The 10th men’s Rugby World Cup is set to kick off on September 8, with hosts France taking on New Zealand in front of what is sure to be a full house at the Stade de France.
Over the space of seven weeks, 20 teams will contest 48 matches in a bid to lift the Webb Ellis trophy, with nations split into four pools of five, from which the top two in each pool qualify for the quarter-finals.
From that point on, the tournament follows a knockout format until the winner is crowned on October 28.
To predict what might happen in France, we have analysed every match played at the Rugby World Cup since its inception in 1987.
Which team has the best record?
The World Cup has generally been dominated by teams from the Southern hemisphere, with eight of the previous nine editions won by one of New Zealand, South Africa or Australia.
Despite being tied with South Africa on three wins, New Zealand are the most successful nation in the tournament’s history, having only once failed to reach the semi-finals in 2007.
England’s famous 2003 victory – sealed by a Jonny Wilkinson extra-time drop goal – remains the only World Cup triumph by a Northern hemisphere side.
They looked set to repeat the feat in 2019 after producing a superb semi-final performance to knock out New Zealand, but ultimately fell well short against a rampant Springboks side in the final.
That was one of three runners-up finishes by England teams, the joint most in the tournament’s history alongside France.
No other European nation has made it past the semi-finals, with Wales having fallen in the last four three times and Scotland once.
Ireland – ranked number one in the world going into the 2023 event – have lost in the quarter-finals on a record seven separate occasions.
Who has the beating of their rivals?
New Zealand have the best World Cup record against teams in this year’s tournament, with 44 wins from 51 matches. The All Blacks have scored an average of 44 points per game in those matches, while conceding only 14.
Fellow three-time champions South Africa are the only other team with a win rate above 80 per cent, with 31 victories from 38 games against their potential opponents in 2023.
Despite possessing one of the worst head-to-head records of any team in the tournament, Japan inflicted one of the Springboks’ seven defeats in arguably the greatest upset in rugby history in 2015. The Japanese scored a last-minute try to beat their illustrious opponents 34-32 and secure their first World Cup win since 1991.
What does the draw look like?
Tournament favourites New Zealand have been drawn alongside hosts and second favourites France in Pool A.
The French are one of just three sides – along with Australia and South Africa – to have beaten the All Blacks on multiple occasions in World Cups, but a third win looks a tough ask given New Zealand’s perfect pool stage record of 31 victories from 31 matches.
Pool B contains three of the world’s top five in Ireland (1st), South Africa (3rd) and Scotland (5th), while Pool C looks to be wide open with Australia (8th) and Wales (10th) both struggling for form.
England also appear to be a long way from their best, with coach Steve Borthwick searching for his best XV and captain Owen Farrell suspended for the first two matches, but they can take solace from being drawn in a winnable Pool D.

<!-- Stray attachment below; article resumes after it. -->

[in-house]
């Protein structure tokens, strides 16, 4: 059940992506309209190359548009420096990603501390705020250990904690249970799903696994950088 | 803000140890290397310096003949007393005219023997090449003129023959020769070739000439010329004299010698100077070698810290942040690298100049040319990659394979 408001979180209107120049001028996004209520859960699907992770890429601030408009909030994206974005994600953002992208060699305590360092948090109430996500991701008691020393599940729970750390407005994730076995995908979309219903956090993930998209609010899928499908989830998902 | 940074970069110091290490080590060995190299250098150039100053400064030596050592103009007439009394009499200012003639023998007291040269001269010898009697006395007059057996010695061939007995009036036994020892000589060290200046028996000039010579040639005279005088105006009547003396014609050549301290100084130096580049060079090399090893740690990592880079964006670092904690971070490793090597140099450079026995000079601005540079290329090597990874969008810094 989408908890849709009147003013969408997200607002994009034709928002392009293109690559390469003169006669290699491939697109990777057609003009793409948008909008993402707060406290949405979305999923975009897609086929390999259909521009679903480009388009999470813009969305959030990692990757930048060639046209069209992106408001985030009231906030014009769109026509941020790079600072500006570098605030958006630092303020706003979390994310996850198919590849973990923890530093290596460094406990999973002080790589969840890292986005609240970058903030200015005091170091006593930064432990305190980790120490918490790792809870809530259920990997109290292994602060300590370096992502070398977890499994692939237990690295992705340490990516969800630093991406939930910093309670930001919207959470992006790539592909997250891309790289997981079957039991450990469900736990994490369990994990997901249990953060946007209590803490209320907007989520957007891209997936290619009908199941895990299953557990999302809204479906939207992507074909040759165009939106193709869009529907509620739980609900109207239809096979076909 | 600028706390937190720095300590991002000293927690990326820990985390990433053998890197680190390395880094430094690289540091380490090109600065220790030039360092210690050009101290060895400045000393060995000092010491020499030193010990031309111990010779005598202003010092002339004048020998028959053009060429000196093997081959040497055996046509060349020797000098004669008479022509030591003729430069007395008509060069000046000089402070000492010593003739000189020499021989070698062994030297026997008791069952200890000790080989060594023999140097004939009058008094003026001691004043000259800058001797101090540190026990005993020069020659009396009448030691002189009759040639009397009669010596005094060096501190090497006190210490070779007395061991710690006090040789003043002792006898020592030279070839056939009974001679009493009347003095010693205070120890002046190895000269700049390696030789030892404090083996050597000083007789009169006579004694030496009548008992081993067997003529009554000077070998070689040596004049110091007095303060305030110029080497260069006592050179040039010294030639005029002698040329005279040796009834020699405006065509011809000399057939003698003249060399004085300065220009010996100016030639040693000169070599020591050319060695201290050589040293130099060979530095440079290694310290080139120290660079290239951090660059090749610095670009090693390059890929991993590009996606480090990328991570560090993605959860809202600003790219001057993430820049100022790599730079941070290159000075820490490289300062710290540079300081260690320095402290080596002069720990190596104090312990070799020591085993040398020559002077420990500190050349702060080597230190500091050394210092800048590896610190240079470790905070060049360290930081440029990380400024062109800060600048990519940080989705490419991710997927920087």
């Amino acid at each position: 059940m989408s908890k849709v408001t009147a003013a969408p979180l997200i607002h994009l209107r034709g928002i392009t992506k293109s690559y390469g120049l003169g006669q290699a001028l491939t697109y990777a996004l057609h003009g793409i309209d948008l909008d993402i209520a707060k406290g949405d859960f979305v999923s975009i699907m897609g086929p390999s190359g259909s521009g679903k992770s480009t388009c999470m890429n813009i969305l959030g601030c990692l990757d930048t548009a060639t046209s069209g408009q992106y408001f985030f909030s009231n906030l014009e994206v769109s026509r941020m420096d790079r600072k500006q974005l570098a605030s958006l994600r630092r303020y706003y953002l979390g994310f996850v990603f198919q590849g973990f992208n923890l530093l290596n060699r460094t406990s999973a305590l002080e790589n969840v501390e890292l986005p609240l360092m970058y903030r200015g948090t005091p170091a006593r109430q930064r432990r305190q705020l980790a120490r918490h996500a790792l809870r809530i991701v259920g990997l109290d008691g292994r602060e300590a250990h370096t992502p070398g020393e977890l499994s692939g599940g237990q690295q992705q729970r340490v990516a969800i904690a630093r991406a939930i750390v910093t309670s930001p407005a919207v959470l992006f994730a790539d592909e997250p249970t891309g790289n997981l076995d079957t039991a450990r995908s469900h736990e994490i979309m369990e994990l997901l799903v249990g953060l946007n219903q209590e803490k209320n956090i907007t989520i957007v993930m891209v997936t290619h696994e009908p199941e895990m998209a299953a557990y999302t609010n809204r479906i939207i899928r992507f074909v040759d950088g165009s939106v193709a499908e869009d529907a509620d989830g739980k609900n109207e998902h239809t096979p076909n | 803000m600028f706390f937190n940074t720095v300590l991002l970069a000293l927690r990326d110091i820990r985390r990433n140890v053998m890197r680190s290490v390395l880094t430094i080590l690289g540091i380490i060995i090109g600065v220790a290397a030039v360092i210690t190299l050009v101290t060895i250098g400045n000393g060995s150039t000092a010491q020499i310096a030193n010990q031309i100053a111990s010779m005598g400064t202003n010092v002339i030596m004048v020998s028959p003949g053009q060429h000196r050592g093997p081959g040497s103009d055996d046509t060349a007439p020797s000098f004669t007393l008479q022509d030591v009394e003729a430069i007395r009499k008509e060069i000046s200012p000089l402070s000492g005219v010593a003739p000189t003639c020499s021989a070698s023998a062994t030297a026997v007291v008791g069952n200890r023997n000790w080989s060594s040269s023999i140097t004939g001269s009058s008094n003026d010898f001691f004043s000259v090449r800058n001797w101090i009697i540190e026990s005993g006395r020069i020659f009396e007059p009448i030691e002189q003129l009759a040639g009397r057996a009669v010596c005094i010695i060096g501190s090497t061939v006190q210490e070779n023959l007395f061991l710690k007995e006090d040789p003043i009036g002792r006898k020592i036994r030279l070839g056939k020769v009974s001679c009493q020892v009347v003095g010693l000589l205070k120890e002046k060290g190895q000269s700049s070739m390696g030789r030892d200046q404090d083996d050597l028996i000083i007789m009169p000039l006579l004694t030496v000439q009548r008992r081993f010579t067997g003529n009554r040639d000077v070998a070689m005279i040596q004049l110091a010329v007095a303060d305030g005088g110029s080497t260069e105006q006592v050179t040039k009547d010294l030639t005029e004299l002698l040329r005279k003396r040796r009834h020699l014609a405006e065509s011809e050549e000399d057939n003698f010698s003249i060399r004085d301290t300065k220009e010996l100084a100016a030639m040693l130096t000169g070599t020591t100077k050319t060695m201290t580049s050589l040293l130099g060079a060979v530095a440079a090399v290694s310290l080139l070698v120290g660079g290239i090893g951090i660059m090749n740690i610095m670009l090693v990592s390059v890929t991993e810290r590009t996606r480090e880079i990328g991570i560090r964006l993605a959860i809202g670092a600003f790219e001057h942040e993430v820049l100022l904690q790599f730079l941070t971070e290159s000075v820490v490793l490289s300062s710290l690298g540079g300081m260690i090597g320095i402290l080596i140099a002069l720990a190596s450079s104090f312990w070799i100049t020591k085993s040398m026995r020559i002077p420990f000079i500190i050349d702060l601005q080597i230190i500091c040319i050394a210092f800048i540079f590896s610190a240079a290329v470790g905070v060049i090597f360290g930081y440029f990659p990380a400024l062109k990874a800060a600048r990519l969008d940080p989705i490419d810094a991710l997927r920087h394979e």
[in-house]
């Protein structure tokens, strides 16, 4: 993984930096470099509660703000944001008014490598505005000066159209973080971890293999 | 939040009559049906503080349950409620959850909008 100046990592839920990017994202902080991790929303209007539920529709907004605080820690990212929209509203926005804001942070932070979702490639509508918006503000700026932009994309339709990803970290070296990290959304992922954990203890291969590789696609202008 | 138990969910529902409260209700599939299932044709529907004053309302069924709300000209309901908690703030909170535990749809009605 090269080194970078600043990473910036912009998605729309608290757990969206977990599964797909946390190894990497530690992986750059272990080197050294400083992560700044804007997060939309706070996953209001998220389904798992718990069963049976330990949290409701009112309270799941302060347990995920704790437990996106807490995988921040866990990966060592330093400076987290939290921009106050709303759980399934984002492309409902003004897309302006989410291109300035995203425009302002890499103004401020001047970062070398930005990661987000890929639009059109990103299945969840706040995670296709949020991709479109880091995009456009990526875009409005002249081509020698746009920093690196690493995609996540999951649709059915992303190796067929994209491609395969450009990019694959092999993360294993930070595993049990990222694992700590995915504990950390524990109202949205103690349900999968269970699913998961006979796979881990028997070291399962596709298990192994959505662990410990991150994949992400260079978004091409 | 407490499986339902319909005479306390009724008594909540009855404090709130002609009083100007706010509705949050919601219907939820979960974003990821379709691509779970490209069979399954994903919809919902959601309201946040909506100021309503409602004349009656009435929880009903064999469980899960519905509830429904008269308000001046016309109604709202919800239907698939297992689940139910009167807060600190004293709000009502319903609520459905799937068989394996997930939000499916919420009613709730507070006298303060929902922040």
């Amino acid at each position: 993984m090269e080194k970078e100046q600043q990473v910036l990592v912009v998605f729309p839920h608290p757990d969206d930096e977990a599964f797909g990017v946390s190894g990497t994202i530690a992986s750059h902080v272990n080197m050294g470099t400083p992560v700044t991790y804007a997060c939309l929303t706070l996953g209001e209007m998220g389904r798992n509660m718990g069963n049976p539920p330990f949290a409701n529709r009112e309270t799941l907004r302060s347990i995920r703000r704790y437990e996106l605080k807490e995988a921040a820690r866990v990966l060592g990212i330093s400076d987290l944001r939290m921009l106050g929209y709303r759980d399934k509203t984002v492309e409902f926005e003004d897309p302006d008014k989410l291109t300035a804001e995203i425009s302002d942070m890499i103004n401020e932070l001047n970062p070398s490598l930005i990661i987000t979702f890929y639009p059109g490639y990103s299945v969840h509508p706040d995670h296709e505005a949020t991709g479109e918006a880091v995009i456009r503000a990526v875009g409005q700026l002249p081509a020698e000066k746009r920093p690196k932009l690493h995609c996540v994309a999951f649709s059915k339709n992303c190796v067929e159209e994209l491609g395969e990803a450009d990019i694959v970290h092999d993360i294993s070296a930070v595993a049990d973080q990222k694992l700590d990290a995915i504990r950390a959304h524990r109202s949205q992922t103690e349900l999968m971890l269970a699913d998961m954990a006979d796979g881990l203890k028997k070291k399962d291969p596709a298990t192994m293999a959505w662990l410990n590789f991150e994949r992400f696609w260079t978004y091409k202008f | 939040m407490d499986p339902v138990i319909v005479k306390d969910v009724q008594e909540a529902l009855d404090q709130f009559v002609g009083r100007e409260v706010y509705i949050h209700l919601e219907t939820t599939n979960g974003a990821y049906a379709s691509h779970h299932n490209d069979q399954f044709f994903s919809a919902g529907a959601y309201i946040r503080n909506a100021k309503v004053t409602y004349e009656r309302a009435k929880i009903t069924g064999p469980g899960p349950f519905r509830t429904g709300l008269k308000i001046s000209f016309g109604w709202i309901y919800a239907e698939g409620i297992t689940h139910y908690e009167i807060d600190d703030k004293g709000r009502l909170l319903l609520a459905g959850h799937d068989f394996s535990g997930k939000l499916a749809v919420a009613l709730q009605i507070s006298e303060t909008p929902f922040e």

Their record against their group stage opponents reads seven wins from seven, with an opening match against Argentina by far their toughest test on paper.
When could the top teams meet?
Borthwick’s men have also benefited from being in the bottom half of an incredibly lopsided draw. With all of the world’s top five stationed in the top half, sixth-rated England cannot meet a single team ranked above them until the semi-final stage.
Depending on how results fall, England could set up a clash with their former coach Eddie Jones’ Australia side in the quarter-finals. This is far from guaranteed on current form, however, with England having won just three of their eight Test matches in 2023 and Australia having lost four from four.
In the other half of the draw, top-ranked Ireland look to set to battle it out with defending champions South Africa for the right to avoid New Zealand in the quarter-finals, but the reward for that is almost certain to be a meeting with hosts and Six Nations runners-up France.
Does the Six Nations predict the World Cup?
This will be the sixth time that the Six Nations has taken place in the same year as a World Cup, and the previous five occasions have shown that it can be a good predictor of how the leading sides in the Northern hemisphere will fare.
Eight of the 10 nations finishing first or second in the Six Nations made it at least as far as the quarter-finals of the corresponding World Cup, with five of them reaching the semis. This includes England’s historic triumph in 2003, which was built on the back of a Grand Slam-winning Six Nations campaign.
As a result, Ireland and France – who were by far and away the best teams in this year’s tournament – look good bets to make it to the knockout stages, even accounting for their difficult draws.
Teams finishing third or fourth in the Six Nations – Scotland and England in 2023 – have generally reached the quarter-finals but rarely ventured beyond that. Wales’ surprise run to the semi-finals in 2011, which ended in a narrow 9-8 loss to France, was the most recent exception.
Meanwhile, a poor Six Nations showing usually precedes a disappointing World Cup, with seven of the 10 teams finishing fifth or sixth crashing out in the pool stage and none making it as far as the semi-finals.
Wales and Italy occupied the bottom two places earlier this year, with both teams undergoing periods of transition.
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